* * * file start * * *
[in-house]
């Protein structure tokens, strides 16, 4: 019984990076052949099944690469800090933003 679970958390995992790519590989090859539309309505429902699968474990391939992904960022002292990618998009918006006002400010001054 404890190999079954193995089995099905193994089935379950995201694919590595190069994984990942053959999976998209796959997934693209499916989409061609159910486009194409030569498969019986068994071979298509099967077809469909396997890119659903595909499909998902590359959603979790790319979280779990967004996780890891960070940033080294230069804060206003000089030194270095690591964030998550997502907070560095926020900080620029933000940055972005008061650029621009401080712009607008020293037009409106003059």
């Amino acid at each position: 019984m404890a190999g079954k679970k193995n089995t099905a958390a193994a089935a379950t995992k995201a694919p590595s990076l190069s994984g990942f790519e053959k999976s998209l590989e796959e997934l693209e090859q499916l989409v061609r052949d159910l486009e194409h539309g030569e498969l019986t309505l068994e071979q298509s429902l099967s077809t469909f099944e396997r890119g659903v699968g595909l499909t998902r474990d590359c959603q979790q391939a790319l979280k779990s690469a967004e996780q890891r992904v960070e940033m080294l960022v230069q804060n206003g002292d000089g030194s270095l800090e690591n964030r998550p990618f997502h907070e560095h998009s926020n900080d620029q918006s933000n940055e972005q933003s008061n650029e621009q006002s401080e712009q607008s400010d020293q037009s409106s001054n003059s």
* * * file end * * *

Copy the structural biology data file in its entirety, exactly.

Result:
[in-house]
């Protein structure tokens, strides 16, 4: 019984990076052949099944690469800090933003 679970958390995992790519590989090859539309309505429902699968474990391939992904960022002292990618998009918006006002400010001054 404890190999079954193995089995099905193994089935379950995201694919590595190069994984990942053959999976998209796959997934693209499916989409061609159910486009194409030569498969019986068994071979298509099967077809469909396997890119659903595909499909998902590359959603979790790319979280779990967004996780890891960070940033080294230069804060206003000089030194270095690591964030998550997502907070560095926020900080620029933000940055972005008061650029621009401080712009607008020293037009409106003059």
């Amino acid at each position: 019984m404890a190999g079954k679970k193995n089995t099905a958390a193994a089935a379950t995992k995201a694919p590595s990076l190069s994984g990942f790519e053959k999976s998209l590989e796959e997934l693209e090859q499916l989409v061609r052949d159910l486009e194409h539309g030569e498969l019986t309505l068994e071979q298509s429902l099967s077809t469909f099944e396997r890119g659903v699968g595909l499909t998902r474990d590359c959603q979790q391939a790319l979280k779990s690469a967004e996780q890891r992904v960070e940033m080294l960022v230069q804060n206003g002292d000089g030194s270095l800090e690591n964030r998550p990618f997502h907070e560095h998009s926020n900080d620029q918006s933000n940055e972005q933003s008061n650029e621009q006002s401080e712009q607008s400010d020293q037009s409106s001054n003059s």